A mention of "traumatic brain injury" might prompt most San Jose residents to conjure up images of people in a vegetative or comatose state. That may be because the inclusion of "traumatic" in this term seemingly implies catastrophic results. In reality, many are able to recover from TBIs without experiencing many (or any) of the long-term physical issues one might associate with them. Yet there may be problems that remain that are much more difficult to spot, as they may only manifest themselves as one who has suffered a TBI attempts to resume their normal life.
Cognitive impairments and deficits are among the major issues that TBI victims have to worry about. The American Speech-Language-Hearing Association lists cognitive processes as being those related to attention, perception, memory and executive function. Trauma to the brain can damage those nervous system centers that regulate these processes. While not necessarily physical limitations, cognitive deficits nevertheless can impede people from effectively functioning in certain environments, particularly those that require complex thought processes.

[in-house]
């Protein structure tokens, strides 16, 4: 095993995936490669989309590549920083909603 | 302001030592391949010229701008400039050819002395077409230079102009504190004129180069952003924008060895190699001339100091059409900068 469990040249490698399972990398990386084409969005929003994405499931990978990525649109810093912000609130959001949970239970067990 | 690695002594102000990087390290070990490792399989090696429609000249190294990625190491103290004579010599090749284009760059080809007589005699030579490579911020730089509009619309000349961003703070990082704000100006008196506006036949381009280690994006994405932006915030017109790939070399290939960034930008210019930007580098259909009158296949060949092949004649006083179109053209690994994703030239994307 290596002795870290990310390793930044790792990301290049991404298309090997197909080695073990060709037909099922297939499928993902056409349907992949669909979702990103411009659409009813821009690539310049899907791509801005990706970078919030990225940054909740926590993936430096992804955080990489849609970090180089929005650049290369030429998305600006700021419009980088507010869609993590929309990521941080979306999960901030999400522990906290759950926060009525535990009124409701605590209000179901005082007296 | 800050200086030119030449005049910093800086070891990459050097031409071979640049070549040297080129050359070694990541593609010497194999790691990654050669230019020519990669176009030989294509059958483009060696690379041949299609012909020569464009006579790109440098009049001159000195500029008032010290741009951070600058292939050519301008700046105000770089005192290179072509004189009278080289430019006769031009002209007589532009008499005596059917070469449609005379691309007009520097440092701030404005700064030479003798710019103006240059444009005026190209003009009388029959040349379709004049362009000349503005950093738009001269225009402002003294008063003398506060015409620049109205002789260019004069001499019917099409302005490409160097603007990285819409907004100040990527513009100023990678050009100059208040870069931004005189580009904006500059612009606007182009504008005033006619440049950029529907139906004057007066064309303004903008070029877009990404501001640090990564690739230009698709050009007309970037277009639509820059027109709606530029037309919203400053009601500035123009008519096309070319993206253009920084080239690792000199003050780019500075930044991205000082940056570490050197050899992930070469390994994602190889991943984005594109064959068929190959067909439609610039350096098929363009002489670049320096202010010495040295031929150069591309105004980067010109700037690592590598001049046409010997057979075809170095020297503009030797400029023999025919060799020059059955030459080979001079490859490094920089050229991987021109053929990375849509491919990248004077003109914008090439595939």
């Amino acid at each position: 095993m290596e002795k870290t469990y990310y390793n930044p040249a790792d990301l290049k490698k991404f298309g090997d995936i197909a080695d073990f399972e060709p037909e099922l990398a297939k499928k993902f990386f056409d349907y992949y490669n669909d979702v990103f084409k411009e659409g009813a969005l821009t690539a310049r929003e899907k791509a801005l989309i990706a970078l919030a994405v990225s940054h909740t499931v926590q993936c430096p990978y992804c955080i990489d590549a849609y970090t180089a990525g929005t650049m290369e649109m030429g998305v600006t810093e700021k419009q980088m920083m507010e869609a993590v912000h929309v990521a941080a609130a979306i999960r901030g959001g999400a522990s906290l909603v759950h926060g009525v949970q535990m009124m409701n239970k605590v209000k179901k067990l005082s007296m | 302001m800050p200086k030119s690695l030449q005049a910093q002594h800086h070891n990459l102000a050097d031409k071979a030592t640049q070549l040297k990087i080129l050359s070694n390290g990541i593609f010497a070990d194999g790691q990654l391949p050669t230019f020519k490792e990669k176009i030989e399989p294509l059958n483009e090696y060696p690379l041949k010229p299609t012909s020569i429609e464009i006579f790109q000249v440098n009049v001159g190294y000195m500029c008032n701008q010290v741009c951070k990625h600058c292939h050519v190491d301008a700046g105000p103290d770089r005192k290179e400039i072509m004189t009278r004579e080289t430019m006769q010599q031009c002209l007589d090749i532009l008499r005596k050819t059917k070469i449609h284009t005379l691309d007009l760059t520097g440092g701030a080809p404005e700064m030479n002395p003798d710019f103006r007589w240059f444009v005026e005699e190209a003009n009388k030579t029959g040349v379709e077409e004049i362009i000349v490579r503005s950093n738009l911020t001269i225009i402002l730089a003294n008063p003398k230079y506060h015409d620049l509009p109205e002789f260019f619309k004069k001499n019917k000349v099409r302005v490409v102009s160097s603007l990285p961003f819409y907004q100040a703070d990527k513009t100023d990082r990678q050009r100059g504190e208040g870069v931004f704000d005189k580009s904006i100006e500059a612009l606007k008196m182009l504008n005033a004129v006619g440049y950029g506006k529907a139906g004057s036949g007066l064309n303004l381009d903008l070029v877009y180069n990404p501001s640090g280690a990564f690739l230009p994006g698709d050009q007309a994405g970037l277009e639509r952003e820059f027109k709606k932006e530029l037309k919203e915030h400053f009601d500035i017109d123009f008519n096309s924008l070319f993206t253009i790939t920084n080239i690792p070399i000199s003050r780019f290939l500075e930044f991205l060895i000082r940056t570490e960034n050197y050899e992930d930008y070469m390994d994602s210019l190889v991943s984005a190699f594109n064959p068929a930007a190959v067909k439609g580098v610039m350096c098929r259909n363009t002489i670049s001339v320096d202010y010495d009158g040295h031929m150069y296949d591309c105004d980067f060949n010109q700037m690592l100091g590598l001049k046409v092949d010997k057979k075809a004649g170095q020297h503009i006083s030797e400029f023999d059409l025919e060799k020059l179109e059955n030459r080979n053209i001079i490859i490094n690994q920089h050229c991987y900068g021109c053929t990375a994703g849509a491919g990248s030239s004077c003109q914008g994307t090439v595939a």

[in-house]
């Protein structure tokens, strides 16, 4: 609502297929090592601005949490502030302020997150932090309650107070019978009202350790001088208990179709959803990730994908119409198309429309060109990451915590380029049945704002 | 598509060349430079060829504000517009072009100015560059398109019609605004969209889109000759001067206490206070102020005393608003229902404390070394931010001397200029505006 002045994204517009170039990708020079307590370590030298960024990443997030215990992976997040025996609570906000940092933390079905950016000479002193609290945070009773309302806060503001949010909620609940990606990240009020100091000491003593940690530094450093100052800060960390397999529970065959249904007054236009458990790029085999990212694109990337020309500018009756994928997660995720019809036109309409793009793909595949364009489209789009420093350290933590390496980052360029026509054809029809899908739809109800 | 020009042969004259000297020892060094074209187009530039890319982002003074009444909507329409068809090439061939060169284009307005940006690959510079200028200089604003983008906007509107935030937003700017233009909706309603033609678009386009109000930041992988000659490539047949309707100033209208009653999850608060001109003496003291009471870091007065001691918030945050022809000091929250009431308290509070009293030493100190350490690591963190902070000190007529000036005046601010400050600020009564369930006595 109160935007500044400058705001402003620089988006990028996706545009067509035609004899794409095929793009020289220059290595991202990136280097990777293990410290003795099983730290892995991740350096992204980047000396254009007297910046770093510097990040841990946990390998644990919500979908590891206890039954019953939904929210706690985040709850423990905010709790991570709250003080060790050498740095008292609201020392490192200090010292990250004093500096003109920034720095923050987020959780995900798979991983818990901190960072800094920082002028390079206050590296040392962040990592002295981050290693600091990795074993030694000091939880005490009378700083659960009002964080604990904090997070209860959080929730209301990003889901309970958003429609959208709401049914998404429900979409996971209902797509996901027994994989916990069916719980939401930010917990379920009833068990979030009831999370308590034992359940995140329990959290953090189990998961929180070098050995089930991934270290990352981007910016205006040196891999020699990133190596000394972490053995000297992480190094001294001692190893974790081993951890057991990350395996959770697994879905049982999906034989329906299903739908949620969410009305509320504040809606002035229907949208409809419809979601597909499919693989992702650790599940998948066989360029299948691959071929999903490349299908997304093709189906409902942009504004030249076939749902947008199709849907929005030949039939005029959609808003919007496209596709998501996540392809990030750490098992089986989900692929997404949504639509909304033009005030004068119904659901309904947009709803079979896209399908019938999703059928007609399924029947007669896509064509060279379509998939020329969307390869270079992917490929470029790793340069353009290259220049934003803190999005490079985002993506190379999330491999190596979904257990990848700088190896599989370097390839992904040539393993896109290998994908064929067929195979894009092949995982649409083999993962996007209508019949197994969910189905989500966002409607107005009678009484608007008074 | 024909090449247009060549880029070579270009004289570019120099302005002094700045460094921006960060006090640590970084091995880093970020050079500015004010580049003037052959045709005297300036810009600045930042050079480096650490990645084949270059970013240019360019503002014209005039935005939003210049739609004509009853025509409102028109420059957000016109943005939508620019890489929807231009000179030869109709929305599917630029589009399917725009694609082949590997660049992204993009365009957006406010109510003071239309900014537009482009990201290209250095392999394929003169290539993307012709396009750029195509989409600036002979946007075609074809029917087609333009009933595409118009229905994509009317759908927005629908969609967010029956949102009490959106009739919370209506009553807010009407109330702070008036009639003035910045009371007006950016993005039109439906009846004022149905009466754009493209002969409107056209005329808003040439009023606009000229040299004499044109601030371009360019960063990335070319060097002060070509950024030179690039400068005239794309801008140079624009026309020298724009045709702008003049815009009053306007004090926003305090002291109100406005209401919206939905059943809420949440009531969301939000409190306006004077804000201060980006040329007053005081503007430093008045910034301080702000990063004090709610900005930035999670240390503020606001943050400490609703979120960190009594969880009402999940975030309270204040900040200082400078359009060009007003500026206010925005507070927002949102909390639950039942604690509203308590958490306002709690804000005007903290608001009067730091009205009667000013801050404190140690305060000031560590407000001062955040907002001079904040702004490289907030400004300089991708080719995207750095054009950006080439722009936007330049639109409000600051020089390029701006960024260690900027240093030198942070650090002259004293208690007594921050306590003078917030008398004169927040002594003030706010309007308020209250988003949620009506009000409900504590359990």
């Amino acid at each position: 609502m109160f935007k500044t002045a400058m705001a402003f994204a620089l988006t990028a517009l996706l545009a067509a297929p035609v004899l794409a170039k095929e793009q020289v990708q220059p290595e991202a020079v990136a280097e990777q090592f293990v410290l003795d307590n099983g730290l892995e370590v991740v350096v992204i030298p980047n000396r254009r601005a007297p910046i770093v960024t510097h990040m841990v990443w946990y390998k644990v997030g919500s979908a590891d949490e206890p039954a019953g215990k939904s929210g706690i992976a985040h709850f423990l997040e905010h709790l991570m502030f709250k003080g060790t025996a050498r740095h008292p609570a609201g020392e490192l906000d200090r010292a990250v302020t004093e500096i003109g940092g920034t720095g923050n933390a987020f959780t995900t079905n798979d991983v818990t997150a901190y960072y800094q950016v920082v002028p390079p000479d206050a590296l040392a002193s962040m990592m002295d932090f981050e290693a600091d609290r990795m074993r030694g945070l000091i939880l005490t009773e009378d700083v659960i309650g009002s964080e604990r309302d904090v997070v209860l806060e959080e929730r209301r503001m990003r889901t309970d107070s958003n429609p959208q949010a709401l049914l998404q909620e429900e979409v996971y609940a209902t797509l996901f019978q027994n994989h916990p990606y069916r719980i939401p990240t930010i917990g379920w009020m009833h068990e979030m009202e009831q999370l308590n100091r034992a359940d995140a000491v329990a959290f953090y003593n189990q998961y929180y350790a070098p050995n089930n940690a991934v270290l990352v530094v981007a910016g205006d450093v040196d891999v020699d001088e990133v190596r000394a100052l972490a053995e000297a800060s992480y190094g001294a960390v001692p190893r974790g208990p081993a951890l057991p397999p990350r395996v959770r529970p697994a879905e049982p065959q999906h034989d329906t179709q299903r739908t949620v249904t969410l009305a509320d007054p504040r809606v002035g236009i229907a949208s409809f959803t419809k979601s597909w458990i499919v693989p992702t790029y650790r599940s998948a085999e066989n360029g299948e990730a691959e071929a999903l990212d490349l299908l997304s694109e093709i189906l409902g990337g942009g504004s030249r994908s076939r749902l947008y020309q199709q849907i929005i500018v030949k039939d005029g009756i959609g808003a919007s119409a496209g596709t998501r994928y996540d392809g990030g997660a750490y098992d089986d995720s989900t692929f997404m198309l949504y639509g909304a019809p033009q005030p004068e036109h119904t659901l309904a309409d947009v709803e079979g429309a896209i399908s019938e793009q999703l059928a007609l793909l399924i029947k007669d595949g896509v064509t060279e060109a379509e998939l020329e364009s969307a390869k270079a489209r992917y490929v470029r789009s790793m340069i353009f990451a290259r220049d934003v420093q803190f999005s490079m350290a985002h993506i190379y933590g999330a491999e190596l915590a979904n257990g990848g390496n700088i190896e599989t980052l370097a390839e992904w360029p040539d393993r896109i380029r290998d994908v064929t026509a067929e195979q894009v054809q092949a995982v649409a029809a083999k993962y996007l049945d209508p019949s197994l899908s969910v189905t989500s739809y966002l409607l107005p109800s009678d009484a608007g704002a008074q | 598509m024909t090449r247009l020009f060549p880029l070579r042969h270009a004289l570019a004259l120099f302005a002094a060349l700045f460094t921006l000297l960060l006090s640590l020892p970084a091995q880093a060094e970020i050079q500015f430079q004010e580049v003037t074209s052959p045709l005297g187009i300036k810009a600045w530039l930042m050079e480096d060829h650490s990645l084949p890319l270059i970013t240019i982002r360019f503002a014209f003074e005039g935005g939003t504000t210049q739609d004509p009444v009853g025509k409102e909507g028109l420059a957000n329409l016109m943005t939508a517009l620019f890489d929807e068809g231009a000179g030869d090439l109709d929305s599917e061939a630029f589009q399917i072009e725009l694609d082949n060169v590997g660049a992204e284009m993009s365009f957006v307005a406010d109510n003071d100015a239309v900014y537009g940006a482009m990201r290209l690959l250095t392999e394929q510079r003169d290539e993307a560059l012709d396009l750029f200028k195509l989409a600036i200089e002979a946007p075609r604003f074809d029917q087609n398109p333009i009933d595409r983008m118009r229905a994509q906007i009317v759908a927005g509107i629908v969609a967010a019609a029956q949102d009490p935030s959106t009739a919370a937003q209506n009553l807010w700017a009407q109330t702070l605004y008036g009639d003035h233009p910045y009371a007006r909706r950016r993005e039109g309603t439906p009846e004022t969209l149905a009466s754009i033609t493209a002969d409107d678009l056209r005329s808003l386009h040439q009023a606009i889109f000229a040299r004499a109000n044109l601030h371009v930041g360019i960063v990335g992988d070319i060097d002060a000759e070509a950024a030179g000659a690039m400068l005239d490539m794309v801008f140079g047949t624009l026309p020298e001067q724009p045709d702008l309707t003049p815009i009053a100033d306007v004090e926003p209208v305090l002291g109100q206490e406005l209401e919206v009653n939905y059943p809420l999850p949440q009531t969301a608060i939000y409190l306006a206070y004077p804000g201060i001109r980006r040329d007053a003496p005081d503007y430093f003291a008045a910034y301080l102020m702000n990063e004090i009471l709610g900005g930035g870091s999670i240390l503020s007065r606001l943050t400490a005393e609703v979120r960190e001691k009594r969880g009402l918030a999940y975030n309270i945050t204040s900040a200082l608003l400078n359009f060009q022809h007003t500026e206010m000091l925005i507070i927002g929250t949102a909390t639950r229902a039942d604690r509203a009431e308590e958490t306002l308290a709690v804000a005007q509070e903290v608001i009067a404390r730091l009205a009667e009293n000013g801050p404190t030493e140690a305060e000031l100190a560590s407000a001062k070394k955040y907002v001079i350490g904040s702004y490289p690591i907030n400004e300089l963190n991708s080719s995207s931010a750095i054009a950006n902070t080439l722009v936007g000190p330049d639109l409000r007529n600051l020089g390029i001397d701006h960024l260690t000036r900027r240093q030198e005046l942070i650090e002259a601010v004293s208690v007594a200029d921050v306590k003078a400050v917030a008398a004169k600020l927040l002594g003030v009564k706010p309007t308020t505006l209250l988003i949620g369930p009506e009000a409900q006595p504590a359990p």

The Model Systems Knowledge Translation Center lists the identified problems associated with cognitive deficits to be:
- Difficulty concentration and paying attention
- Problems with processing information correctly
- Difficulty communicating clearly and effectively
- Troubles with retaining information
- Issues with planning, problem-solving and analysis
- Inability to control impulsiveness
Each of these aforementioned issues can make it extremely difficult for one to return to work or even resume their regular roles within their families. Because damage to the brain is irreversible, nothing can be done clinically to correct these issues. Memory exercises can help, but these are ongoing treatment strategies that often require continued management, making injuries that affect cognition exact almost as financially and emotionally costly as any that result in physical limitations.